Fighting for Life: A Qualitative Analysis of the Process of Psychotherapy-Assisted Self-Help in Patients With Metastatic Cancer

Cunningham A.J.[1]; Phillips C.; Stephen J.; Edmonds C.

Ontario Cancer Institute/Princess Margaret Hospital, Toronto, Ontario, Canada


This exploratory study is an attempt to define psychological attributes related to longer survival in patients with meta-static cancers. Previous published analyses have been limited in two ways. First, they have almost always been carried out on patients not receiving therapy; we have followed people receiving a year of group therapy, on the assumption that if mental qualities are to affect cancer progression, substantial mental change would be needed to alter the established balance between the cancer cells and host regulatory mechanisms. Second, the methods typically used to characterize patients' psychology have been self-report inventories, and many decades of research with such methods have largely failed to produce a consensus on what mental qualities, if any, promote survival. By contrast, we have used qualitative methods, allowing a much more in-depth analysis of the patients, without preliminary assumptions as to what would be important. The present report describes the results of a detailed qualitative analysis of data collected from 22 participants over a year of weekly group therapy. Using grounded methods, categories were derived from the extensive verbal data (comprising patients' written homework and therapists' notes), and linked in a model of change. By applying ratings to some of these categories, and combining these ratings, we derived a quantitative estimate of patients' "involvement in self- help." Rankings on degree of involvement corresponded quite closely with the quality of patients' experience and with their survival duration. There was a great range in degree of involvement, and various subgroupings could be discerned. Nine of the participants were classed as "highly involved," meaning that they devoted regular daily time, often several hours, to such self-help strategies as relaxation, mental imaging, meditation, cognitive monitoring and journalling. All but 1 of these patients enjoyed a good quality of life and lived at least 2 years. Two of them have remained in complete remission for 7 years. At the other end of the scale, 8 patients showed little application to the work, being either unconvinced that it would help them or hampered by psychological problems such as low self-esteem. None of these was rated as having a good quality of life, and only 1 lived more than 2 years, although, as a group, their medical prognoses were no more unfavorable at the onset of therapy than for the "high involvement" group. The different subgroups and aspects of the model are illustrated by representative quotations.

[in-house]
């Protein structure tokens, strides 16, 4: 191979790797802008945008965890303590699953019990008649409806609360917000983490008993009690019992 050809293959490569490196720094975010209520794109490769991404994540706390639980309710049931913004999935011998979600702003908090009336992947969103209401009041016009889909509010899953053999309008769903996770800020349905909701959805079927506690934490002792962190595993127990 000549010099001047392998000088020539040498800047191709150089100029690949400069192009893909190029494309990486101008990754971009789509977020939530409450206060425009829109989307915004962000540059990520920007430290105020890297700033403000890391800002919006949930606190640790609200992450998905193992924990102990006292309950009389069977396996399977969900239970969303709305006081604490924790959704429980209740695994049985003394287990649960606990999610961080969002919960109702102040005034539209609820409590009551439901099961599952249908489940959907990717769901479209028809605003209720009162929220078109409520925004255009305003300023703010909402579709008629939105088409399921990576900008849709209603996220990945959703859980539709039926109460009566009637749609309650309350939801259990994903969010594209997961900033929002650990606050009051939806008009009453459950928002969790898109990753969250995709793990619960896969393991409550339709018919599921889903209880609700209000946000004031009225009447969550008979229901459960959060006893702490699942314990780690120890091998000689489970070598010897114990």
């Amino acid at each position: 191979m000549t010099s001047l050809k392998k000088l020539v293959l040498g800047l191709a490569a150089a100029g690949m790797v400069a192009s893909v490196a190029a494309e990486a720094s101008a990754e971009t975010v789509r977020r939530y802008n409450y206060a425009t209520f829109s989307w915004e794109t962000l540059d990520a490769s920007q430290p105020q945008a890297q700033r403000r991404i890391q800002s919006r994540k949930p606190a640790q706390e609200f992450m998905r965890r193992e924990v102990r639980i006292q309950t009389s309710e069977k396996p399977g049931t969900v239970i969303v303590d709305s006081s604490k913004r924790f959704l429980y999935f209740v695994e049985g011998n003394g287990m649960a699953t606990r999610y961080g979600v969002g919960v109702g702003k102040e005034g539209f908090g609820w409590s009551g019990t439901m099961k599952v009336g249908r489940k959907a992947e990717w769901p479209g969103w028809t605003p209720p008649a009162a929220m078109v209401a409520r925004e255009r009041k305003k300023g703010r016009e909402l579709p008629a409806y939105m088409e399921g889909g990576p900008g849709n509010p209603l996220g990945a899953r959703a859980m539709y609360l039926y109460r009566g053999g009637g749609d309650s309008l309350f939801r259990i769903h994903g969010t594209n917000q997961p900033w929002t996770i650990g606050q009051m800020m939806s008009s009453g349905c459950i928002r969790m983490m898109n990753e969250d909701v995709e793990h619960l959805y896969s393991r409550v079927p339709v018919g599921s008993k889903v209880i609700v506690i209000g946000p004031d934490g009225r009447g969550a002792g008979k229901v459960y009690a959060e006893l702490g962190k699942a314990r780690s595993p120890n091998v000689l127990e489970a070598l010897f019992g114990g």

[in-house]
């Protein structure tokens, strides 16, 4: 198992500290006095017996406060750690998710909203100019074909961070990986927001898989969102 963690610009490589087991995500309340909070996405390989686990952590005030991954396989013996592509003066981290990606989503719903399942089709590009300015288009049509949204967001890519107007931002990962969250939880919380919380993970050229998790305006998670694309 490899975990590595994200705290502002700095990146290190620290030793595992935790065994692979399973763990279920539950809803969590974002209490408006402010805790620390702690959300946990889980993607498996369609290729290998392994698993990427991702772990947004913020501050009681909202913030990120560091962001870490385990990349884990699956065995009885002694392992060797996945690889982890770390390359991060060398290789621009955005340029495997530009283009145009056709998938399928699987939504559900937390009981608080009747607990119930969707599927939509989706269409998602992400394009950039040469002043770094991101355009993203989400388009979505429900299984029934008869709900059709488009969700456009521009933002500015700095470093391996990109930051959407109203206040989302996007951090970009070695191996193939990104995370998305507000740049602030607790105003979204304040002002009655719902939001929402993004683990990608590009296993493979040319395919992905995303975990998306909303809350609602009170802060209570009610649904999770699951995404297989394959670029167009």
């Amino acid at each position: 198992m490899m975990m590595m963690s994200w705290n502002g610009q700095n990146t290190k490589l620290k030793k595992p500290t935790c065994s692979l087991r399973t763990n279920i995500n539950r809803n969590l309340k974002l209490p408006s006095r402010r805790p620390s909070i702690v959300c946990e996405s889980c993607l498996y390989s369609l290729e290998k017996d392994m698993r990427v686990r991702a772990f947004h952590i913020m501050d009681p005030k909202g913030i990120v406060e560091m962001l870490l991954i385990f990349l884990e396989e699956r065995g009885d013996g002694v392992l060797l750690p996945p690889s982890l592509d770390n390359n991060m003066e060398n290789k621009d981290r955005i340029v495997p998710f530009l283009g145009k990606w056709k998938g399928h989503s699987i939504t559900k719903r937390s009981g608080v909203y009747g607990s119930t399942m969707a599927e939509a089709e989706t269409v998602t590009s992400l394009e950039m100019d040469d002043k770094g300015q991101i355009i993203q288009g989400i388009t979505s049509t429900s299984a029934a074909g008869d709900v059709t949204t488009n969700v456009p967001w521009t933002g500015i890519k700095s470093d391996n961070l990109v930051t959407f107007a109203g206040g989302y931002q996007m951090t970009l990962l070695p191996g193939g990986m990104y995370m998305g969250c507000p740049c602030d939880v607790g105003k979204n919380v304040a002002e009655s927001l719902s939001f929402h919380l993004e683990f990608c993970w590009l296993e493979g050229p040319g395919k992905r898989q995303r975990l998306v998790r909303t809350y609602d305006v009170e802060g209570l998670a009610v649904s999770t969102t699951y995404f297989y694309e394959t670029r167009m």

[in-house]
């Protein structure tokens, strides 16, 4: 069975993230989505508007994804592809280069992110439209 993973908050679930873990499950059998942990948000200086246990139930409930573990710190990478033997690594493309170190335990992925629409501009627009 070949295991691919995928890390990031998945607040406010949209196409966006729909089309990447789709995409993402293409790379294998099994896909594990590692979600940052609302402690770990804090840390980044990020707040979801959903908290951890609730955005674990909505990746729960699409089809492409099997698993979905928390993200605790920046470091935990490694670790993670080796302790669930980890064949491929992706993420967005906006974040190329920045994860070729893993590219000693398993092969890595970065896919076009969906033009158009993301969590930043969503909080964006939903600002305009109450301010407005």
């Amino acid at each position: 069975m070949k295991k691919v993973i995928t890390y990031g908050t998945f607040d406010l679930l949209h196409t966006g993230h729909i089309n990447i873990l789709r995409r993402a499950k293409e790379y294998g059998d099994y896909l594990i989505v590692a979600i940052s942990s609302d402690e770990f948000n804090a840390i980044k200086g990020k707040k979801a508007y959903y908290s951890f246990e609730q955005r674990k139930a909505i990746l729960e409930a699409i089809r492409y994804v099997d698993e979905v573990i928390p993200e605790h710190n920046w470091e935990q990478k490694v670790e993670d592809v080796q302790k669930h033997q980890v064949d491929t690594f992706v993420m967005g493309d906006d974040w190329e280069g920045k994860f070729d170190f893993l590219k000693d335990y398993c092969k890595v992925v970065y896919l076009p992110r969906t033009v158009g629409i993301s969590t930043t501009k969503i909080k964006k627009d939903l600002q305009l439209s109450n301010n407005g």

Integrative Cancer Therapies, June 2002, vol. 1, no. 2, pp. 146-161(16)


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